Thomas Mark Apple,chancellor of the University of Hawaiʻi at Mānoa June 2012 – August 2014 is a scientist whose research focuses on magnetic resonance spectroscopy. As the chief executive officer of the university, he was responsible for the leadership, administration and management of the academic enterprise. His tenure as chancellor was marked by conflicts with deans, other university leaders, and community leaders.
Before joining University of Hawaiʻi at Mānoa, Apple served as provost of the University of Delaware.Prior to that, he was dean of the College of Arts and Sciences at that campus. He has also held key positions at the Rensselaer Polytechnic Institute in New York, including vice provost, dean of graduate education, interim vice provost for institute diversity, and chair of the department of chemistry.
A native of Bethlehem, Pennsylvania, Apple received his doctorate in physical chemistry from the University of Delaware, and his Bachelor of Science in biology from Pennsylvania State University. He is a published author with numerous works in a variety of journals, including Chemistry of Materials ,Macromolecules , and Journal of Materials Research .
The University of Hawaiʻi System, formally the University of Hawaiʻi and popularly known as UH, is a public college and university system that confers associate, bachelor's, master's, and doctoral degrees through three universities, seven community colleges, an employment training center, three university centers, four education centers and various other research facilities distributed across six islands throughout the state of Hawaii in the United States. All schools of the University of Hawaiʻi system are accredited by the Western Association of Schools and Colleges. The UH system's main administrative offices are located on the property of the University of Hawaiʻi at Mānoa in Honolulu CDP.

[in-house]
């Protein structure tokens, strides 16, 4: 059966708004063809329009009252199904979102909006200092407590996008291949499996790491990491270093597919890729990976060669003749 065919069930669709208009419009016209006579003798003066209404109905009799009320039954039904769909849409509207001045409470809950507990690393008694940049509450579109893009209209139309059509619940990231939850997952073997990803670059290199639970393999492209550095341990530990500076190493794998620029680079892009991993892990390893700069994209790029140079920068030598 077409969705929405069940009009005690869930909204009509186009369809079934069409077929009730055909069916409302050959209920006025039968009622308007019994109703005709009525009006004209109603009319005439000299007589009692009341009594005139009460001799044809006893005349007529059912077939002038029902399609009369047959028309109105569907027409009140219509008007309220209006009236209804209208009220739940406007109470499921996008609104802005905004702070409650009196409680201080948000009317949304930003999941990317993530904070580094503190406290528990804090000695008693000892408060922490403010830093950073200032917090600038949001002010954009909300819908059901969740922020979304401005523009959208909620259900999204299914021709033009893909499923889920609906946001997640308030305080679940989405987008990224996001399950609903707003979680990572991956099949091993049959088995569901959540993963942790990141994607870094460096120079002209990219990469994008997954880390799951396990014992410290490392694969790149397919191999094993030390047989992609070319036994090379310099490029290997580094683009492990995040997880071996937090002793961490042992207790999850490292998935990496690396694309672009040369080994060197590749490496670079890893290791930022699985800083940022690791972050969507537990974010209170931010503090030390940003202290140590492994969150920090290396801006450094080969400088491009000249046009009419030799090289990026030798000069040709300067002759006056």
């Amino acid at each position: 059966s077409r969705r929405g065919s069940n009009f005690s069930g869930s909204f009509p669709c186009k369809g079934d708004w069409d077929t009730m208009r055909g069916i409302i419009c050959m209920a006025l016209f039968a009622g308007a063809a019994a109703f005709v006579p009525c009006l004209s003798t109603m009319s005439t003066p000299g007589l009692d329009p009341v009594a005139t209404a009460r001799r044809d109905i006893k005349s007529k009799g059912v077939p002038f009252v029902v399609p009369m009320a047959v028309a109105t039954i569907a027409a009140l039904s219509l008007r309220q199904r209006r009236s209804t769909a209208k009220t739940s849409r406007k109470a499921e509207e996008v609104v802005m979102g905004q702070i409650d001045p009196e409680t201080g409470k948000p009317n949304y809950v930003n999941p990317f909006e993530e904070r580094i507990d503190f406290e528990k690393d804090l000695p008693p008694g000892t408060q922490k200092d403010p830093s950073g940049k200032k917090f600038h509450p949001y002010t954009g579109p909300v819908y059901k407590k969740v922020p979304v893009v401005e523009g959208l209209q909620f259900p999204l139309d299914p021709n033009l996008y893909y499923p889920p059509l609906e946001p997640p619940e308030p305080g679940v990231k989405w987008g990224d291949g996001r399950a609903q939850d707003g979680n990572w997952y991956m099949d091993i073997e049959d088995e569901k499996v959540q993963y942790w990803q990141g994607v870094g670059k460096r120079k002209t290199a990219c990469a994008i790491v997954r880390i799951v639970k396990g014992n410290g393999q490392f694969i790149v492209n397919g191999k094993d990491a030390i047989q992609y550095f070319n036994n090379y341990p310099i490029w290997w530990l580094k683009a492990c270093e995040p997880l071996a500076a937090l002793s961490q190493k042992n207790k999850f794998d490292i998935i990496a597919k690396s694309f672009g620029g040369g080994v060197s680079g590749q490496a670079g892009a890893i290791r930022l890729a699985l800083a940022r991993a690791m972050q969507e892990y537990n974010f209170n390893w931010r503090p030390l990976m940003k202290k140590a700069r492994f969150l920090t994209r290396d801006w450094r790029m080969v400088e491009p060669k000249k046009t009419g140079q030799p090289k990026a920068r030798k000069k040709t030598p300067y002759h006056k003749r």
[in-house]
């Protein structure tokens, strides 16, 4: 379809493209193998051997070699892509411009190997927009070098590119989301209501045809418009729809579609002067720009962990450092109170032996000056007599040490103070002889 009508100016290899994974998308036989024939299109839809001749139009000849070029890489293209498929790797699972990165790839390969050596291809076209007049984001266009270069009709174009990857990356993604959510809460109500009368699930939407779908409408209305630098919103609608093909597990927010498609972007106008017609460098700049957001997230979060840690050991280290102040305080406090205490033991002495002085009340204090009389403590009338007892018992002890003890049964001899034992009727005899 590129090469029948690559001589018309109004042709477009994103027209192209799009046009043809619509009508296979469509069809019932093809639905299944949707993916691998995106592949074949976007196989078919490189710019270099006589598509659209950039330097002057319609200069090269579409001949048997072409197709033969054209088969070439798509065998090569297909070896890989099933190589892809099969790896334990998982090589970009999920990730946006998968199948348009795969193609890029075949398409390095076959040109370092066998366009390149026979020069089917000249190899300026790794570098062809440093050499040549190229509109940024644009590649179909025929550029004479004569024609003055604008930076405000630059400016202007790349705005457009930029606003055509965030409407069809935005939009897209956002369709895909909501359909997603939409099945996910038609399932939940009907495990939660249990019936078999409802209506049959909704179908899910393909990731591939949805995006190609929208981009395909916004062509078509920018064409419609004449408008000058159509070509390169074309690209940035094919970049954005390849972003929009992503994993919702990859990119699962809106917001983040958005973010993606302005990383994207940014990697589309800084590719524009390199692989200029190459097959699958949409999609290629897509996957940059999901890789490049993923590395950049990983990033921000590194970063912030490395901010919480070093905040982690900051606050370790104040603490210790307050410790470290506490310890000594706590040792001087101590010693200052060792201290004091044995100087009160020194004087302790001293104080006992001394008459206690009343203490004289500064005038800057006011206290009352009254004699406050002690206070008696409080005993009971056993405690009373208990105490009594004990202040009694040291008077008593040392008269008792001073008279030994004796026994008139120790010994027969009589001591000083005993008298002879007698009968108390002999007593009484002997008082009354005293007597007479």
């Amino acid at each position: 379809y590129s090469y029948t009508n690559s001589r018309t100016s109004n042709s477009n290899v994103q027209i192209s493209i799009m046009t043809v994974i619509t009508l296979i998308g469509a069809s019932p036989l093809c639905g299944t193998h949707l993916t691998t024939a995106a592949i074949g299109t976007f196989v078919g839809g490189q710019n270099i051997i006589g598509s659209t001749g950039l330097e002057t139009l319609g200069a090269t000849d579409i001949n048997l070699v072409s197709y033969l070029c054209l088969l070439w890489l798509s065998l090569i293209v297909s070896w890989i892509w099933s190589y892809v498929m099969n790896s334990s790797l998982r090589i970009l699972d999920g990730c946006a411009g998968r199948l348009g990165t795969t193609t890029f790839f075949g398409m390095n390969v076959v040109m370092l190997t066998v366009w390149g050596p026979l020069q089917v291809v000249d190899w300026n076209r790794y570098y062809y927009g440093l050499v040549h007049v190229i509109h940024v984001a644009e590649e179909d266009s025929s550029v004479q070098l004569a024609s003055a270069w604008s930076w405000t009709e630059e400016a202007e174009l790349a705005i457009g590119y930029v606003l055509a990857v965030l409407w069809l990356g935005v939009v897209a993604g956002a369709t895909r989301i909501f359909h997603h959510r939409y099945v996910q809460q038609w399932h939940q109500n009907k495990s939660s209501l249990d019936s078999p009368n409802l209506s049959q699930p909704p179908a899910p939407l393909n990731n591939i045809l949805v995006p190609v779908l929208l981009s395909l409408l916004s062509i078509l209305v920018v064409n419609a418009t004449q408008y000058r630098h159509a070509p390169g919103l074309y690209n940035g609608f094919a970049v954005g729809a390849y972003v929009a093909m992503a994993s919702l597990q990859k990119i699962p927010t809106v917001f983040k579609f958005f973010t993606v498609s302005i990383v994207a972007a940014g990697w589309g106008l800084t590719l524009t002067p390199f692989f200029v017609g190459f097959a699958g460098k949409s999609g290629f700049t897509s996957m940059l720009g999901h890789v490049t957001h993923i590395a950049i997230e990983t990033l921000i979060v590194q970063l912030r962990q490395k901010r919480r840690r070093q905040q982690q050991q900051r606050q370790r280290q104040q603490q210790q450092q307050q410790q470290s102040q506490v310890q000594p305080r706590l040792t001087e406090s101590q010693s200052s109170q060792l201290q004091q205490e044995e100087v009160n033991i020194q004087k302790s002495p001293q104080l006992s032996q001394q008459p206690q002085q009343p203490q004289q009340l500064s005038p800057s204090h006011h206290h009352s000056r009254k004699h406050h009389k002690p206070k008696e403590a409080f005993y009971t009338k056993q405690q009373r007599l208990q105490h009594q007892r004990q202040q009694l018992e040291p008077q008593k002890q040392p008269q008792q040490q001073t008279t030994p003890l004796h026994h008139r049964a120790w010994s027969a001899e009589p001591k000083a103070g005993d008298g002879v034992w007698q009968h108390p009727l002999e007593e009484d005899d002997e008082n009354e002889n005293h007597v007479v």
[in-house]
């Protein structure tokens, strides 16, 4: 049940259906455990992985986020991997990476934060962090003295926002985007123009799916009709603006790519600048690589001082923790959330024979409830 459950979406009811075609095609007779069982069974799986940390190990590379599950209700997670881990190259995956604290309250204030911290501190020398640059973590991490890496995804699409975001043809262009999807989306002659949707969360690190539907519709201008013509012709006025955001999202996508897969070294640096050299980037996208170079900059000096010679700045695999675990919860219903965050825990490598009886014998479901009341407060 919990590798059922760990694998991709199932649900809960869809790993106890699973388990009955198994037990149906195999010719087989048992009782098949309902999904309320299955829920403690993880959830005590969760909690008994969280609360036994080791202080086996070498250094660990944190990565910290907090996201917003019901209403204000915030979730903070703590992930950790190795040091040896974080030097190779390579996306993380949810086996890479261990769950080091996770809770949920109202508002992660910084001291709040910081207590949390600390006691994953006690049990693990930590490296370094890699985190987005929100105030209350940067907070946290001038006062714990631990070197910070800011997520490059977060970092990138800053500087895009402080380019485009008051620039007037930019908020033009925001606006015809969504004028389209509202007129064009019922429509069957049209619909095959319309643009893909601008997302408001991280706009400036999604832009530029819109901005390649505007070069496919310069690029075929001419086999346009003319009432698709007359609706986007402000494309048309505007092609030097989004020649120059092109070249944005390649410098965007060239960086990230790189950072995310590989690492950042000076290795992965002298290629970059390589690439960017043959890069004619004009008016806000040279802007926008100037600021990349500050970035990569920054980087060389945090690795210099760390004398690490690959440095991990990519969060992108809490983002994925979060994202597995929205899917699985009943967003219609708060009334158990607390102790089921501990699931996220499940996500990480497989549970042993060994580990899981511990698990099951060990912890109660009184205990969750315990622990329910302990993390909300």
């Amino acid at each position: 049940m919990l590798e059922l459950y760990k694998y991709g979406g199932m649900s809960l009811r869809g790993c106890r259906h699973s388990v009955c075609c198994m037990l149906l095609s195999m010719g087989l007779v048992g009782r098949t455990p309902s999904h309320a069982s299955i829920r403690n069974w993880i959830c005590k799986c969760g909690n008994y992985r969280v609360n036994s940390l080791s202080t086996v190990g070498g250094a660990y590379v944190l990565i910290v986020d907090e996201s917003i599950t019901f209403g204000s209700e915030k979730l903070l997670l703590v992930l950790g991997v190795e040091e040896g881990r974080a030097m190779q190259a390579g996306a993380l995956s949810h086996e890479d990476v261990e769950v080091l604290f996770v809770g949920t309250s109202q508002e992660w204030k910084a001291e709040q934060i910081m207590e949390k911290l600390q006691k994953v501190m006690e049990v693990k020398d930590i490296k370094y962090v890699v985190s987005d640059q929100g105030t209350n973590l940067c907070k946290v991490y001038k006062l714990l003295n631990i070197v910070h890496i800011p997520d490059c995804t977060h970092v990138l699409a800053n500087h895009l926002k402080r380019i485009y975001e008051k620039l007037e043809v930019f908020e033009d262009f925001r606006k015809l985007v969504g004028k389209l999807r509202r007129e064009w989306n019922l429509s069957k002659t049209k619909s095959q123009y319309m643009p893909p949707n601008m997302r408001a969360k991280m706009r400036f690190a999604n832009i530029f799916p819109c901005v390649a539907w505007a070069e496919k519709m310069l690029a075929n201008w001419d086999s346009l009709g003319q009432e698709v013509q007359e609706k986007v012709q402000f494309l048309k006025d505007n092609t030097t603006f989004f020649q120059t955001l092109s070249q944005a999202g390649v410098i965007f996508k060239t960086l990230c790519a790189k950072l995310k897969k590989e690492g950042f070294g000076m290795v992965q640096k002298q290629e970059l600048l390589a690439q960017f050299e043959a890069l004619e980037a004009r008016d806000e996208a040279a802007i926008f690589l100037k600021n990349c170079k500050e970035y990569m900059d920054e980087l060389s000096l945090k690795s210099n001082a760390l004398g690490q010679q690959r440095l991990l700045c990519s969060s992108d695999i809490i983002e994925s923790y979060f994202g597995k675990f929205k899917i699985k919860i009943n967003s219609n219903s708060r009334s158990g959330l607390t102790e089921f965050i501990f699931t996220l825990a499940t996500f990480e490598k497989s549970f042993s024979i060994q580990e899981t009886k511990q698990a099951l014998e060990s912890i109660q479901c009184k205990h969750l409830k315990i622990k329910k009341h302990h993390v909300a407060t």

The University of Hawaiʻi at Mānoa is a public land-grant research university in Mānoa, a neighborhood of Honolulu, Hawaii. It is the flagship campus of the University of Hawaiʻi system and houses the main offices of the system. Most of the campus occupies the eastern half of the mouth of Mānoa Valley, with the John A. Burns School of Medicine located adjacent to the Kakaʻako Waterfront Park.
Polymer chemistry is a sub-discipline of chemistry that focuses on the structures of chemicals, chemical synthesis, and chemical and physical properties of polymers and macromolecules. The principles and methods used within polymer chemistry are also applicable through a wide range of other chemistry sub-disciplines like organic chemistry, analytical chemistry, and physical chemistry. Many materials have polymeric structures, from fully inorganic metals and ceramics to DNA and other biological molecules. However, polymer chemistry is typically related to synthetic and organic compositions. Synthetic polymers are ubiquitous in commercial materials and products in everyday use, such as plastics, and rubbers, and are major components of composite materials. Polymer chemistry can also be included in the broader fields of polymer science or even nanotechnology, both of which can be described as encompassing polymer physics and polymer engineering.
The University of Hawaiʻi at Hilo is a public university in Hilo, Hawaiʻi. It is one of ten general campuses of the University of Hawaiʻi System. It was founded as Hilo Center at Lyman Hall of the Hilo Boys School in 1945 and was a branch campus of the University of Hawaiʻi at Mānoa. In 1970 it was reorganized by an act of the Hawaiʻi State Legislature and became a campus within the newly created University of Hawaiʻi System.